However when it came to optical aids binoculars were up front as being pretty much essential. The power jump from unaided to 7 times for his pair was the very large change and perhaps the biggest and easiest there was - he said you could go up to 10 times but this was the most for hand held. You would also need a Planisphere and a basic sky atlas.

The next step he had to show was a Vixen 80mm refractor – he had his set up at the front on a tripod to show us. He said this was a big jump up from the bins beyond this the improvements were less remarkable. It was mounted on a simple tripod and moved in alt /AZ or up and down and to the side.

The next instrument we saw was his favourite an 8inch Dobsonian Newtonian reflector which is also alt/az.

The next scope belongs to Len and Chris and is another Newtonian reflector but this time mounted equatorially. This means that with the major axis pointing at the Pole Star and the angle set to 52.50 you could follow an object with only one motion required. He emphasized that for visual observing the polar alignment was not too fussy. He added that with this set up it was sometimes necessary to rotate the tube in its rings to get the eyepiece in the correct position.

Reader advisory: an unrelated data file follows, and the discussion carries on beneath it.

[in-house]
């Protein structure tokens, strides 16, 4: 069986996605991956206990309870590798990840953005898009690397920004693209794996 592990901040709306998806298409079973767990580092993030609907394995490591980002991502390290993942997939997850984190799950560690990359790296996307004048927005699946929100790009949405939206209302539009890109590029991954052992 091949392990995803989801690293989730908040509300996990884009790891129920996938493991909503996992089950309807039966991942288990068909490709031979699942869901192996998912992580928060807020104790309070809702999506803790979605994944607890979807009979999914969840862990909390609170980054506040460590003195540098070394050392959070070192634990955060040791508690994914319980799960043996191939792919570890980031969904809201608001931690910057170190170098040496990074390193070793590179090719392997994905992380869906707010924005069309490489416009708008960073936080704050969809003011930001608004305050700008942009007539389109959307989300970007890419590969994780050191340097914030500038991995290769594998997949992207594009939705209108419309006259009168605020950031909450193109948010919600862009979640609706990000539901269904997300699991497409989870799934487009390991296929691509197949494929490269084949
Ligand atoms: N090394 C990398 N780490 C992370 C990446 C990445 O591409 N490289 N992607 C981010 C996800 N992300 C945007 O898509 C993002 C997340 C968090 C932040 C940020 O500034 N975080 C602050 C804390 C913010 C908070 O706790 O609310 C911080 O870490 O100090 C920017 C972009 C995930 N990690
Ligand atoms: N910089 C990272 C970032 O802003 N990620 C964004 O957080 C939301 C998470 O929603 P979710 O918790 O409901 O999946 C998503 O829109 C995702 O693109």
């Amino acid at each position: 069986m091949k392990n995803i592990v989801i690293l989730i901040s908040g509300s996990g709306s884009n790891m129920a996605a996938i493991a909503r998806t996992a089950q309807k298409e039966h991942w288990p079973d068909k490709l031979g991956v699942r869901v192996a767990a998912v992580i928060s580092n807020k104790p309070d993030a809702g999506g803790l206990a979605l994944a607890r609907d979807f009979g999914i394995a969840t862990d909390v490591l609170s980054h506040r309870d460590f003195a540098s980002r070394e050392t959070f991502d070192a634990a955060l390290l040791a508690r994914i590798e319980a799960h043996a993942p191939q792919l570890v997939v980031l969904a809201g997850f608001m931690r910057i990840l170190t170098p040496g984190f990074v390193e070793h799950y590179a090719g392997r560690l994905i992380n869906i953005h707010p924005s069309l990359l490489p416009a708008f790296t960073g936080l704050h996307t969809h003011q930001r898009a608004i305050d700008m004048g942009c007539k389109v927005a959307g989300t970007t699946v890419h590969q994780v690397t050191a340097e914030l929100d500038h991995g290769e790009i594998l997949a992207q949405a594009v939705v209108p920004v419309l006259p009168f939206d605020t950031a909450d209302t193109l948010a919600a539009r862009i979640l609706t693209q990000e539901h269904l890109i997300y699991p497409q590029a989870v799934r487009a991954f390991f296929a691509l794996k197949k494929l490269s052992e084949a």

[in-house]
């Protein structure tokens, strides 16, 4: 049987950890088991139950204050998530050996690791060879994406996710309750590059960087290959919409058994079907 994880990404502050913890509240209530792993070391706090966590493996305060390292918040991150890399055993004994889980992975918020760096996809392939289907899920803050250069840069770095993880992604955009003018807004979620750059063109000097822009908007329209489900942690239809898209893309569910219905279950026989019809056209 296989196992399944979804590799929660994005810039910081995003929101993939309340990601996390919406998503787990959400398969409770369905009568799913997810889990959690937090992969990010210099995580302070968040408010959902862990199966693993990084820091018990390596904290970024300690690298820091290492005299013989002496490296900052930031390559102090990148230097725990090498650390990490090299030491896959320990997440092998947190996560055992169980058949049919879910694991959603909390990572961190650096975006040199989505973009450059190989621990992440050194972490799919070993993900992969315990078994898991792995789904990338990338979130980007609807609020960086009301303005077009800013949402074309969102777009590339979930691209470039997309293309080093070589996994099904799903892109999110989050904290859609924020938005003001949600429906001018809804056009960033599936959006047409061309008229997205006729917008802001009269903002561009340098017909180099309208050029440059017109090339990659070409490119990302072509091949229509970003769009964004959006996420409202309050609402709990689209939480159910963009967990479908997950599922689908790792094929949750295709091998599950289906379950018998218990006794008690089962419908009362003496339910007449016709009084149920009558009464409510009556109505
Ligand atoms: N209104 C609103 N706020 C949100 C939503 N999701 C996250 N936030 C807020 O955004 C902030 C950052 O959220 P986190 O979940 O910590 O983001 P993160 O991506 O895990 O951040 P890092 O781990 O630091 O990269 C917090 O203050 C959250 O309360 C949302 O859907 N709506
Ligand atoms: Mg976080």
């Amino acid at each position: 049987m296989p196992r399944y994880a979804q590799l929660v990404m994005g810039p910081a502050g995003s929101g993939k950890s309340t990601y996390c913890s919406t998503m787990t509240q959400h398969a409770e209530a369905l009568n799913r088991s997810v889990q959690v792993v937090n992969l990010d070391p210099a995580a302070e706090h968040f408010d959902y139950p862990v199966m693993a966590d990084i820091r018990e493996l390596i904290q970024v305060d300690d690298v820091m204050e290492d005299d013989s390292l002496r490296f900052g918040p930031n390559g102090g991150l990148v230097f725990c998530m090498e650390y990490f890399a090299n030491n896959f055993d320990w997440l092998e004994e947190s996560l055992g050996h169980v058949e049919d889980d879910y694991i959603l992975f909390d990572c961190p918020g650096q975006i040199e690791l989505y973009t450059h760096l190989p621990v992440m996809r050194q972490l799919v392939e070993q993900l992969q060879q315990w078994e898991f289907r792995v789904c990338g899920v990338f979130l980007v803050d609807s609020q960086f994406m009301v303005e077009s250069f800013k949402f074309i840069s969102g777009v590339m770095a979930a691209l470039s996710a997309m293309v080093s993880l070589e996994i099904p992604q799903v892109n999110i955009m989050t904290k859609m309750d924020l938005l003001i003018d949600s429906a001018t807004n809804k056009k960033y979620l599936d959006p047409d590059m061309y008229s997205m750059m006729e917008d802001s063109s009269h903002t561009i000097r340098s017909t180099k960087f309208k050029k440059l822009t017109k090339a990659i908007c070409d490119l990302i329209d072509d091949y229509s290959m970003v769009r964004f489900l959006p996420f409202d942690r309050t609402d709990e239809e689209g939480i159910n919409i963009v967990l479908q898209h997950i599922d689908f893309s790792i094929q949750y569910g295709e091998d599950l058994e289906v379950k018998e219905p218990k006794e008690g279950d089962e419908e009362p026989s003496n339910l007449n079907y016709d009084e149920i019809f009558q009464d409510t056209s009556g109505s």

His next instrument was pretty high tech. a Meade ETX90 with GoTo that had been kindly given to the club by the wife of Bruce who was a keen member until he passed away. (It carries a plaque to commemorate this). Ed said it was a Maksutov design which meant that despite its very compact form, has the longest focal length of the instruments on show. He mentioned that the device had a very large in built catalogue of objects that it could find – once it was set up!

He said the next thing needed was the accessories – all the paraphernalia – such as eyepieces, sky atlas etc – he thoroughly recommended a case such as his trusty aluminium job that he had compartmentised so everything had a place and could be found even in the dark.

How to do it? He used the club’s overhead projector to show a simulation of the Plough constellation and explained how the technique of star-hopping could be put to good use. He specifically showed how to find the Owl nebula, M101 and Mars.